In parts of the world. In those countries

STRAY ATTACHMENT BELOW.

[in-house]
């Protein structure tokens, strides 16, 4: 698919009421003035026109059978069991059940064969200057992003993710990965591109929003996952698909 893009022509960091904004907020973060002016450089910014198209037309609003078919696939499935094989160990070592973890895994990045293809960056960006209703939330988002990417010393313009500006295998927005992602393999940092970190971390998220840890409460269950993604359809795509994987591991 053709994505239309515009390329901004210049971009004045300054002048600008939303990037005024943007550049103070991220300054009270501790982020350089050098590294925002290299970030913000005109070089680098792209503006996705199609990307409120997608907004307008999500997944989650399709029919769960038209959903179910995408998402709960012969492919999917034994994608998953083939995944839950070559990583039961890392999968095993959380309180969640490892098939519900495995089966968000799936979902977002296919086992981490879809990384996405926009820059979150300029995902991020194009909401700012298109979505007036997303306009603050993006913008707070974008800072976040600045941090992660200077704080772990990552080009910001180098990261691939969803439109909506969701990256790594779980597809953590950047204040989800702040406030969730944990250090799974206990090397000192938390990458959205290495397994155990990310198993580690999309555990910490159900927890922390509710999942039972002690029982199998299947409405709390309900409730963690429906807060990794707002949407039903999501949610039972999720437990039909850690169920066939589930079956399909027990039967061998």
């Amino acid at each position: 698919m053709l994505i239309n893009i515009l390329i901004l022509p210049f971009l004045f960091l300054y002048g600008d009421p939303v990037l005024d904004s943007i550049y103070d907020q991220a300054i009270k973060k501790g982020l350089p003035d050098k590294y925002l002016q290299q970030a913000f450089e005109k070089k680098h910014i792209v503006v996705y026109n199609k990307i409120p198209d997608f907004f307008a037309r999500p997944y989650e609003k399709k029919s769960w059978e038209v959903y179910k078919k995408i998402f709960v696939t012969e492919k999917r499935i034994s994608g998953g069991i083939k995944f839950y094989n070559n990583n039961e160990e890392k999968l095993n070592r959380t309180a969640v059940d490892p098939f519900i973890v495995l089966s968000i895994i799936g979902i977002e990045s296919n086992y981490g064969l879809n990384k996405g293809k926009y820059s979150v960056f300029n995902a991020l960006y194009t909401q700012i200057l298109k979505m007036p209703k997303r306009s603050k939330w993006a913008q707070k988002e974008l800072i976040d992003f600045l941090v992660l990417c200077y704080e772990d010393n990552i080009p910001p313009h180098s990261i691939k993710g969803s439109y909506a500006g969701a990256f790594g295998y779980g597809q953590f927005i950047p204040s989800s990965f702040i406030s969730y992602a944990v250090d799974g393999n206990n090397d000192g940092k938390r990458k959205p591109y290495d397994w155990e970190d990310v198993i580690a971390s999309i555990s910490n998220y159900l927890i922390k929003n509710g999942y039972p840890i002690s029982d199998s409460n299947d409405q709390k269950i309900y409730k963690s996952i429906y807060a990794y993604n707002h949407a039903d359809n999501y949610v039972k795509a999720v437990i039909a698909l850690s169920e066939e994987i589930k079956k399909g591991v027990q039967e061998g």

In recent years there has been a dramatic change in the scope of English language teaching worldwide and consequently, growing demands on those charged with providing an adequate response to the impact of the world-wide spread of English. Increasingly an English-proficient work force in many key sectors of the economy as well as the ability to access the educational, technical, and knowledge resources that English provides, are seen as essential features of contemporary societies. But the demand for competent English users, as well as adequately prepared English teachers, often exceeds the supply.It is this gap between demand and supply that provides the motivation for endless cycles of curriculum review and innovation in many parts of the world. In those countries that do well in terms of the English language learning stakes, this often involves merely fine tuning national language teaching policies and practices, which is what the Council of Europe’s Common European Framework seems to be about. In other parts of the world, however, more drastic measures are often needed, including increasing the time allocated to English in public education, commencing the teaching of English at primary school, teaching some school subjects through English, importing native-speakers to work alongside national teachers in high schools, or increasing the weighting given to English in university entrance exams. And there is also a demand by national educational authorities in many places for new language teaching policies, for greater central control over teaching and teacher education, and for standards and other forms of accountability.Then there are pressures from within the language teaching field, as the profession continually reinvents itself through the impact of new ideas, new educational philosophies, and new research paradigms, and teachers are expected to keep up with the changes.A changing knowledge base There have traditionally been two strands within TESOL – one focuses on classroom teaching skills and pedagogic issues, and the other focuses on what has been perceived as the academic underpinnings of classroom skills, namely knowledge about language and language learning. The relationship between the two has often been problematic. These two strands provide what has come to be the established core curriculum of TESOL training programs, particularly at the graduate level, where course work on topics such as language analysis, discourse analysis, phonology, curriculum development, and methodology is standard. The language-based courses provided the academic content, and the methodology courses show teachers how to apply such knowledge in their teaching. An unquestioned assumption was that such knowledge informs teachers’ classroom practices. Recent research however shows that teachers in fact are often unable to apply such knowledge in their classrooms and that teachers draw on other sources of knowledge in the classroom. Despite knowing the theory and principles associated with Communicative Language Teaching for example, in their own teaching teachers are often seen to make use of more traditional activities in their classrooms. Responding to this charge, innovative teacher education programs now seek to expand the knowledge base of language teaching to include the processes of teaching and teacher-learning itself, and the beliefs, theories and teacher knowledge which informs teaching. Rather than the MA course being a survey of issues in applied linguistics drawing from the traditional disciplinary sources, course work in areas such as reflective teaching, narrative inquiry, classroom research, and action research are now included as parts of the core curriculum in such programs.Changes in the status of English Teaching English was a politically neutral activity and that it would bring untold blessings to those who succeeded in learning it. English was regarded as the property of the English-speaking world, particularly Britain and the US. Native-speakers of the language, particularly those with blond hair and blue eyes, had special insights and superior knowledge about teaching it. And it was above all the vehicle for the expression of a rich and advanced culture or cultures, whose literary artifacts had universal value.This picture has changed somewhat today. Now that English is the language of globalization, international communication, commerce and trade, the media and popular culture, different motivations for learning it come into play. English is no longer viewed as the property of the English-speaking world but is an international commodity sometimes referred to as World English or English as an International Language. The cultural values of Britain and the US are often seen as irrelevant to language teaching, except in situations where the learner has a pragmatic need for such information. The language teacher need no longer be an expert on British and American culture and a literature specialist as well. English is still promoted as a tool that will assist with educational and economic advancement but is viewed in many parts of the world as one that can be acquired without any of the cultural trappings that once went with it.Changed goals for learning English One of the implications we draw from the new status of English as an international language is a rethinking of what our goals should be in English teaching. If English is taught as a practical tool, to function as one part of the learner’s overall communicative repertoire, traditional formulations of desired outcomes – targeting an advanced level of language learning that mimics the competency of the native speaker – may be unnecessary and is largely unattainable in most circumstances anyway. Rather, most learners in EFL contexts need to be equipped with a type of language proficiency that enables them to deal with both professional and real-life situations, that gives them a command of thinking and problem-solving skills in English that can be achieved with an upper-intermediate level of language proficiency. A different kind of proficiency in English is needed, one which will help employees to advance in international companies and improve their technical knowledge and skills. It also provides a foundation for what have been called “process skills” – those problem-solving and critical-thinking skills that are needed to cope with the rapidly changing environment of the workplace, one where English plays an increasingly important role. Although considerable skill in language use is required, native-speaker proficiency is neither an attainable, nor in most cases, a necessary goal, a fact that the developers of the Common European Framework, seemed to have missed.